A Russian-controlled corridor linking ethnic Armenians in Armenia with the breakaway Azerbaijani territory of Nagorno-Karabakh was temporarily closed early on November 13 after a violent incident at a checkpoint.
Baku says the closure came after an explosive device was thrown at one of its checkpoints along the corridor, injuring three Azerbaijani soldiers.
The Azerbaijani Prosecutor-General's Office and Defense Ministry blamed an Armenian national and "a group of criminals" for what it said was "a terrorist act" and they said an investigation was under way.
A video that appeared online after the border incident shows a man exiting a white car and throwing something toward an Azerbaijani checkpoint ahead of an explosion. Another video shows Russian peacekeepers detaining a man.
Early reports said the Stepanakert-Susa (Shushi in Armenian)-Berdzor road -- known as the Lachin corridor -- was closed to traffic in both directions. Later, ethnic Armenian authorities in Nagorno-Karabakh said the vital link had been reopened.
A peace deal has been mostly holding but interrupted by occasional instances of violence since 44 days of intense fighting between Armenia and Azerbaijan ended a year ago in major Azerbaijani gains on the ground in and around Nagorno-Karabakh and Russian troops keeping the Caucasus rivals apart.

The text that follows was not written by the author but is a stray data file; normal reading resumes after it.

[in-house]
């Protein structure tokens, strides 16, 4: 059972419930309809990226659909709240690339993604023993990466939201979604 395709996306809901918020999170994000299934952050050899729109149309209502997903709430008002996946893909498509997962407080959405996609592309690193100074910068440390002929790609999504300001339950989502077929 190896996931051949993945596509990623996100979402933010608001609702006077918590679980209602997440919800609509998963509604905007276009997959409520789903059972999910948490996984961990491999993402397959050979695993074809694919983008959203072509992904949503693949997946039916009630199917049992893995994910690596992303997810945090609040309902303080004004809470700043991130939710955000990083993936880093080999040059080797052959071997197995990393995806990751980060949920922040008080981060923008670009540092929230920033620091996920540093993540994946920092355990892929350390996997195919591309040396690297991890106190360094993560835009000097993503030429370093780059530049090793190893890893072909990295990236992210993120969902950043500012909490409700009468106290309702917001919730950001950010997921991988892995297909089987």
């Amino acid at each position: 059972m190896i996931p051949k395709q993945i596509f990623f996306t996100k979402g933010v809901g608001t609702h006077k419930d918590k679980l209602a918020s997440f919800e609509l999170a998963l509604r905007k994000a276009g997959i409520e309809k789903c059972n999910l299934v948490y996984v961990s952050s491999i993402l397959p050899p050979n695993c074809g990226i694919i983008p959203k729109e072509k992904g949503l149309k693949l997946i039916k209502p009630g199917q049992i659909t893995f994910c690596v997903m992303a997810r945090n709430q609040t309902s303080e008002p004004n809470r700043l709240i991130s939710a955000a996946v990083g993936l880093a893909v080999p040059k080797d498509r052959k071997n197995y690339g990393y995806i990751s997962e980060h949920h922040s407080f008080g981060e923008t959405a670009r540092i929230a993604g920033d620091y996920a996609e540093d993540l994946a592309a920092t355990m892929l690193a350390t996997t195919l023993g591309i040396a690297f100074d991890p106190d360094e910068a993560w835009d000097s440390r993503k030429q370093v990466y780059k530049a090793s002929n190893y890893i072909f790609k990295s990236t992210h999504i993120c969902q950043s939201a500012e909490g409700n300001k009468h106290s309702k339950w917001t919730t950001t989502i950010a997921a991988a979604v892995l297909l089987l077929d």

The Russian soldiers have been deployed along the 25-kilometer-long and 5-kilometer-wide corridor for the past year.
On November 8, an Armenian civilian was reported killed and three more wounded, allegedly by Azerbaijani forces, while they were repairing water pipes outside the Azerbaijani-controlled city of Susa.
That is the same day that Armenians and Azerbaijanis commemorated the first anniversary of the end of their bloody six-week fighting in starkly different ways, highlighting the continued tensions over the breakaway region and surrounding districts.
The resulting peace deal was hailed as a triumph in Azerbaijan, but Armenian losses sparked months of massive protests in Yerevan to demand Prime Minister Nikol Pashinian's resignation.
Nagorno-Karabakh and seven nearby regions had been controlled by ethnic Armenians since a bitter war began as the Soviet Union crumbled in the late 1980s and then gave way to a three-decade "frozen conflict."